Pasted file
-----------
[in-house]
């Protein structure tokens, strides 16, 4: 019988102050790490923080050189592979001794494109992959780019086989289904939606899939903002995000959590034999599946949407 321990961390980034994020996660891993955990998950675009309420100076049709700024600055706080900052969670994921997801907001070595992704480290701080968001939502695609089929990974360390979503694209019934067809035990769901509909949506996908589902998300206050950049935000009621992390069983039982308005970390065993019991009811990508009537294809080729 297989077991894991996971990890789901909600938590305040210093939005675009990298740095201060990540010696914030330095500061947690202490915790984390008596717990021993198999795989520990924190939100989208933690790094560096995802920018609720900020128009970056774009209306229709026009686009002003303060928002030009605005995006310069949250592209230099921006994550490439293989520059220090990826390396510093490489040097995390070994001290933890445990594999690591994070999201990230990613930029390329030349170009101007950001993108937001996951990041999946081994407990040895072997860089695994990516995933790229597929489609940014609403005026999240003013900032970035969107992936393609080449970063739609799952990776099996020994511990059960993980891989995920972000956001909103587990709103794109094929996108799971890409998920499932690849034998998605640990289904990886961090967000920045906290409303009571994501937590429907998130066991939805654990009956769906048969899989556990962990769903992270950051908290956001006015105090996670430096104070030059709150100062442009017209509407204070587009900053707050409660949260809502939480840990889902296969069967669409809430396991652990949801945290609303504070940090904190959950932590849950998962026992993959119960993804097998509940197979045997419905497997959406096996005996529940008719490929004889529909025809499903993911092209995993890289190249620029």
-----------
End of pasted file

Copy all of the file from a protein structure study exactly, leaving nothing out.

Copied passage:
[in-house]
């Protein structure tokens, strides 16, 4: 019988102050790490923080050189592979001794494109992959780019086989289904939606899939903002995000959590034999599946949407 321990961390980034994020996660891993955990998950675009309420100076049709700024600055706080900052969670994921997801907001070595992704480290701080968001939502695609089929990974360390979503694209019934067809035990769901509909949506996908589902998300206050950049935000009621992390069983039982308005970390065993019991009811990508009537294809080729 297989077991894991996971990890789901909600938590305040210093939005675009990298740095201060990540010696914030330095500061947690202490915790984390008596717990021993198999795989520990924190939100989208933690790094560096995802920018609720900020128009970056774009209306229709026009686009002003303060928002030009605005995006310069949250592209230099921006994550490439293989520059220090990826390396510093490489040097995390070994001290933890445990594999690591994070999201990230990613930029390329030349170009101007950001993108937001996951990041999946081994407990040895072997860089695994990516995933790229597929489609940014609403005026999240003013900032970035969107992936393609080449970063739609799952990776099996020994511990059960993980891989995920972000956001909103587990709103794109094929996108799971890409998920499932690849034998998605640990289904990886961090967000920045906290409303009571994501937590429907998130066991939805654990009956769906048969899989556990962990769903992270950051908290956001006015105090996670430096104070030059709150100062442009017209509407204070587009900053707050409660949260809502939480840990889902296969069967669409809430396991652990949801945290609303504070940090904190959950932590849950998962026992993959119960993804097998509940197979045997419905497997959406096996005996529940008719490929004889529909025809499903993911092209995993890289190249620029």